We contacted her this week and she recalled: “He would greet me in some vile crimplene dress complete with accessories, which were usually big plastic beads and dainty little earrings, not forgetting the heeled women’s shoes. I met him on a number of occasions, but the first time he opened the door dressed as a woman, I had to pick up my mouth from the floor.”
Alan was an avid Chron reader and hated the Crewe Chronicle; people in Sandbach traditionally buy one or the other and refer to both as “the Chronicle.” When Alan died, he stipulated in his will that he would be buried in a body bag under a tree in a field, and only the Chronicle would be invited.
He clearly meant us, but the solicitor who read the will was a Crewe Chronicle reader, so “Chronicle” to him met them, not us.
Alan had written to us for years about his burial plans but presumably on the day a baffled Crewe Chronicle reporter had to go out and watch a pagan funeral with no clue as to why he was there. In one way it was annoying, in another amusing at the thought of the incandescently angry letter it should have prompted from beyond the grave.
Not that being dead is a bar to writing in. There was Ebb Tide, who wrote rather serious commentaries on local politics for many years. He was a kindly, thoughtful man and we liked him, but he perhaps rather over-estimated his own fanbase.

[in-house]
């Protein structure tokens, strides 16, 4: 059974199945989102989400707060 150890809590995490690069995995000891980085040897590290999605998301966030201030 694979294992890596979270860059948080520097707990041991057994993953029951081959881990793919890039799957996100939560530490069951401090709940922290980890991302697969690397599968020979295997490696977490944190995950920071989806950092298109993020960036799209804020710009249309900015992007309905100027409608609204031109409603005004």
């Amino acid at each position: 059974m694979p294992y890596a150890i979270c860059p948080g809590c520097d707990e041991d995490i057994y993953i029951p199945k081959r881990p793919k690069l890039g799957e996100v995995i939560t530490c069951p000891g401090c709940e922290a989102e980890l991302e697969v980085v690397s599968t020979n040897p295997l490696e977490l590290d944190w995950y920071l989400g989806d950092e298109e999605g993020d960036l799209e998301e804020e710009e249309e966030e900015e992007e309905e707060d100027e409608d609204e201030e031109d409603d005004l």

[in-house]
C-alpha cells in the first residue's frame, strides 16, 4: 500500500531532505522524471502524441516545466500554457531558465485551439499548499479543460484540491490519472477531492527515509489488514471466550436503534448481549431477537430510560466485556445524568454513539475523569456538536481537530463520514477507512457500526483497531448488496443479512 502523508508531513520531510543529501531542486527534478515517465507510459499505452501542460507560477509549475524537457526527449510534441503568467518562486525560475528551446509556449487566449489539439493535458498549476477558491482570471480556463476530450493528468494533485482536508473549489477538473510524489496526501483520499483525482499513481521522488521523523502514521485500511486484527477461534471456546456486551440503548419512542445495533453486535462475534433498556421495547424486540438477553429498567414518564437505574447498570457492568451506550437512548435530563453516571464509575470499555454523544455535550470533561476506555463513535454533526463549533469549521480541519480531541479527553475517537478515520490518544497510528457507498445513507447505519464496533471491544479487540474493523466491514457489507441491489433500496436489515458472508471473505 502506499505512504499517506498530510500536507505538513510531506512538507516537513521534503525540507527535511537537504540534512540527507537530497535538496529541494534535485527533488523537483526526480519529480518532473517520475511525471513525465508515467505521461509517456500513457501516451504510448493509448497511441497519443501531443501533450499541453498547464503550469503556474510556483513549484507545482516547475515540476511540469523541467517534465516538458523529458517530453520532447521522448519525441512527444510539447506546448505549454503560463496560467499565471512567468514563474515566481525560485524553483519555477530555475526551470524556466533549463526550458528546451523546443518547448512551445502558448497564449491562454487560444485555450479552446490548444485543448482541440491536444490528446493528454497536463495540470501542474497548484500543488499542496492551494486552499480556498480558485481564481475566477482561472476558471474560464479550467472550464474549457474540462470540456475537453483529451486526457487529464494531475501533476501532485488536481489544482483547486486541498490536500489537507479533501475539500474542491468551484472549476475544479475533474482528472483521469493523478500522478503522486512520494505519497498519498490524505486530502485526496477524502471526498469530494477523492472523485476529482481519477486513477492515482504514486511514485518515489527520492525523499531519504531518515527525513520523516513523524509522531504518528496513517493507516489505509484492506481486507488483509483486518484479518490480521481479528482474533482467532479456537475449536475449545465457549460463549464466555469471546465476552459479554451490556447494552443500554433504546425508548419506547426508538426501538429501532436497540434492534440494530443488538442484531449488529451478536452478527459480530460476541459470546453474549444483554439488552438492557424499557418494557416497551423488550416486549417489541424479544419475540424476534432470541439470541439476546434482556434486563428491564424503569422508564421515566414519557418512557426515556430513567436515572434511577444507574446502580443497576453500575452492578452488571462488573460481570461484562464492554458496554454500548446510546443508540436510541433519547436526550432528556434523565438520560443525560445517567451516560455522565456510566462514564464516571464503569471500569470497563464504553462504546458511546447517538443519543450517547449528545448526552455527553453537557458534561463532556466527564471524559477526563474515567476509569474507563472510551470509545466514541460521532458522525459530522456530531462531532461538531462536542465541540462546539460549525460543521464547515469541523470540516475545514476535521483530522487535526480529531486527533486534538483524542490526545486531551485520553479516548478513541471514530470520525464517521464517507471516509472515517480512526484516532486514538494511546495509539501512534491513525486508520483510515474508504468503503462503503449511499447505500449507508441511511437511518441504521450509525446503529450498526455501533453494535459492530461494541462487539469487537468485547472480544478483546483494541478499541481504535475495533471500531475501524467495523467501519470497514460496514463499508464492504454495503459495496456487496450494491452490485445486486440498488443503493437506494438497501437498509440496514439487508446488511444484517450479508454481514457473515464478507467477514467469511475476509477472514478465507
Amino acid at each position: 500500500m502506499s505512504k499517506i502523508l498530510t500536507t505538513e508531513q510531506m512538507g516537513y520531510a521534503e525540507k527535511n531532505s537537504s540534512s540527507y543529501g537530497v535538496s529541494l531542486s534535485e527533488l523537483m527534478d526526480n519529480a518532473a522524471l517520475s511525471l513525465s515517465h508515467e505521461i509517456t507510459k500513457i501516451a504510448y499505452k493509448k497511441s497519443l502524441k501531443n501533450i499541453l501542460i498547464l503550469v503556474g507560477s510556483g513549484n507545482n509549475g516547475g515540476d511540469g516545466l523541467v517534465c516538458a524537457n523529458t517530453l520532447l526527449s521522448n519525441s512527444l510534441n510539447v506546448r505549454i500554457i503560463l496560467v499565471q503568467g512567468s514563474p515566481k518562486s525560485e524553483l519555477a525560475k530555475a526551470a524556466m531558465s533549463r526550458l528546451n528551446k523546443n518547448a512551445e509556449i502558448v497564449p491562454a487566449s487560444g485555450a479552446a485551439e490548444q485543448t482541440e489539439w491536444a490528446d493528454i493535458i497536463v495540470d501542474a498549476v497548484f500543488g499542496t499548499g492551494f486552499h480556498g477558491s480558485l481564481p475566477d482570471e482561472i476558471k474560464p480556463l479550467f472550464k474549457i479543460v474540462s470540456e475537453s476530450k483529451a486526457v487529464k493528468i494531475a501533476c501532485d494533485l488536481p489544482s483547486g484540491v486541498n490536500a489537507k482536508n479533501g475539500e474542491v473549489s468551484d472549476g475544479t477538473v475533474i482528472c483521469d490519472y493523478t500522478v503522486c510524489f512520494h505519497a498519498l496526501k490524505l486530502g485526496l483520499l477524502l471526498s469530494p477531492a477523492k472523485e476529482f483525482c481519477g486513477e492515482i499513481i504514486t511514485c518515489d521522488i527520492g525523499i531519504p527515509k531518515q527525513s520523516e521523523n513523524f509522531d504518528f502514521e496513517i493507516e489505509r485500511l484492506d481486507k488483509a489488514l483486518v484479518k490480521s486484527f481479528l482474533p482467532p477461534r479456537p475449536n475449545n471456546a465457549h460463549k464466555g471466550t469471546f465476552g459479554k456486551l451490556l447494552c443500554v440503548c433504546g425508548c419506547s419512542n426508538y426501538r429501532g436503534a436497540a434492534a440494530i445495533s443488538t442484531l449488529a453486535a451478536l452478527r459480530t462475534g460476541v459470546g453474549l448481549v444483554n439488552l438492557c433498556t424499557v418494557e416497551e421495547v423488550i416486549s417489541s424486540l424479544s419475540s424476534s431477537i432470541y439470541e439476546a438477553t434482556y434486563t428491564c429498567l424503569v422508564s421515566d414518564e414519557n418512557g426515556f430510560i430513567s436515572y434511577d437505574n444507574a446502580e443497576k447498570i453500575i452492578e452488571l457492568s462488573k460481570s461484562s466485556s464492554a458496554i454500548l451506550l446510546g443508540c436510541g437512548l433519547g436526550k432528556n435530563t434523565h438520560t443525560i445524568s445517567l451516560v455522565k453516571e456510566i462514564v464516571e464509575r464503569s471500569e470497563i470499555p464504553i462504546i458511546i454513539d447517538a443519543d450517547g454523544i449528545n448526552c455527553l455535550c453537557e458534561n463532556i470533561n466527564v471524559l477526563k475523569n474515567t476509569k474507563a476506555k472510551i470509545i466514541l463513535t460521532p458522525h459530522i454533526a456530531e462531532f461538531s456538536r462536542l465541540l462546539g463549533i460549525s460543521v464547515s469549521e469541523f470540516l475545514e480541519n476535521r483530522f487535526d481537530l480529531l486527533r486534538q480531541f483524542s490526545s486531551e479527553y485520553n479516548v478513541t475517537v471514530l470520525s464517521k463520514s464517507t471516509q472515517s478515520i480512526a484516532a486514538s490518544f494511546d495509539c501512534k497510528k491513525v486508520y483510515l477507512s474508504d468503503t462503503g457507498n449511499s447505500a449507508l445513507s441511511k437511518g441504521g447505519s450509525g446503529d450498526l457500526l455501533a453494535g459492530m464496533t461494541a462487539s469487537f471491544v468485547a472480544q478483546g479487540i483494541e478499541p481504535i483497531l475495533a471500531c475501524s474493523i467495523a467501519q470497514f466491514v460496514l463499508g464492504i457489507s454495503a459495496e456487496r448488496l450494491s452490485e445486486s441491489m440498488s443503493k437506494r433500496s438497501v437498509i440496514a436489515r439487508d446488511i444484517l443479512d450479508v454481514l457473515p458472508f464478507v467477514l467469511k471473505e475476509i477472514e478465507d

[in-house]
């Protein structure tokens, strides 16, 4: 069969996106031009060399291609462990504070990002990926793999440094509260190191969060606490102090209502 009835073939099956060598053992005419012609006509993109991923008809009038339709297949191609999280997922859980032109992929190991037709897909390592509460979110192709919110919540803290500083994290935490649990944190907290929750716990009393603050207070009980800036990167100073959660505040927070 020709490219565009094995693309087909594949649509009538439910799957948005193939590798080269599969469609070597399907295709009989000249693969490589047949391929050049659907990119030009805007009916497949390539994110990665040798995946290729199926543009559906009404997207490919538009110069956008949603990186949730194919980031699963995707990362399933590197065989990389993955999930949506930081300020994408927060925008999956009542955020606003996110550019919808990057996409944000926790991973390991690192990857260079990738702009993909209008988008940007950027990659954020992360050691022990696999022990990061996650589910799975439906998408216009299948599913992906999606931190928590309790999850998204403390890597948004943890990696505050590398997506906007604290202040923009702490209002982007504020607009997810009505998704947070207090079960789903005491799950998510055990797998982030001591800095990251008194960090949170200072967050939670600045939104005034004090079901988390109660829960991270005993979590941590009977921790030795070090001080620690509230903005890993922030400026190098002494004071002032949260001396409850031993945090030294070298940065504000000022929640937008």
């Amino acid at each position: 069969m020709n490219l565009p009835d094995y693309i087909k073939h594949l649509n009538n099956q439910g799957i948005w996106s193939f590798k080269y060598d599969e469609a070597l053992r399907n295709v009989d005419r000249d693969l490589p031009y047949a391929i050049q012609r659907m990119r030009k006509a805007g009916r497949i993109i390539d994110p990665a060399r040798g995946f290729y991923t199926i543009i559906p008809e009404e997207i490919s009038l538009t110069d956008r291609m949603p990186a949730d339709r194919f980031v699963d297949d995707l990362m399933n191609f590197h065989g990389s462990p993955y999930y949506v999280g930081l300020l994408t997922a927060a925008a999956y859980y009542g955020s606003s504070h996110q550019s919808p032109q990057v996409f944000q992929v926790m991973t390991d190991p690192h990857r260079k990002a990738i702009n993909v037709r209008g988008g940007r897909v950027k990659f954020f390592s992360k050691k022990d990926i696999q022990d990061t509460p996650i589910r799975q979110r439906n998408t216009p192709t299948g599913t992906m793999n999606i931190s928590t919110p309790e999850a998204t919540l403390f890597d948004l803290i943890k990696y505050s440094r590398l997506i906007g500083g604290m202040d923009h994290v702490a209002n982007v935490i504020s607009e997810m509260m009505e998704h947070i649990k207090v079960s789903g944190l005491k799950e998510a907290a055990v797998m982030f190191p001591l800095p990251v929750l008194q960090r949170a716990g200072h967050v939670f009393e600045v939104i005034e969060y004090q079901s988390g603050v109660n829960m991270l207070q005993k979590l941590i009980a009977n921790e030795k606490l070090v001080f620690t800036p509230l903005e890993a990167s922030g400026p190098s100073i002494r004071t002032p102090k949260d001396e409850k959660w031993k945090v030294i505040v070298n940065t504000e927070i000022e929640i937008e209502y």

After he died, we received his final letter, in which he revealed his name and said he had been Ebb Tide all these years. Sadly, it was received by complete indifference as far as we could tell.
Pithier but equally regular letters came from Roy Acton, who detested the EU and wanted out. He would be delighted at current events, and it’s a shame he’s missed it.
Then there was Joan Cottingham, who sent in erratically written letters — she used to fill the page and then write round the edges – but we can’t actually remember what she wrote about.
Bert Latham was from Weston and wrote often, with pointed observations on life. He also wrote the most appalling poems, which we nearly always printed. The Vogon poetry in the Hitchhiker’s Guide was a step up from Bert’s. The words “twixt, “t’was” and “’tween” have not appeared in the Chron ‘ere Bert left the mortal coil (as he’d have put it).
Other regulars just move on: Eric Raybould was once a weekly feature but retired to Wales, taking his partner, the splendidly named Wendy Raffles. Eric was bit like Mr Grumpy, but more mature. As a boy, he was adopted by General Montgomery we seem to recall. Or maybe it was Lord Mountbatten.
Eric’s chum Don Reid also wrote in. He was a professional comic and eventually started working the cruise ships. He did send in odd letters from the High Seas, but no more. We think they fell out when Eric accidentally ran over Don in his car.
Andrew Aitchison wrote amusing letters for a time, but then got a life, or at least a girlfriend, and stopped. John Machin, once Mr Blobby’s scriptwriter, sent in immaculately crafted one liners until Una T mocked one.
We were quite surprised at the affection for Tony Walker on Facebook: his funeral is on 31st January at 2.40pm at Crewe Crematorium.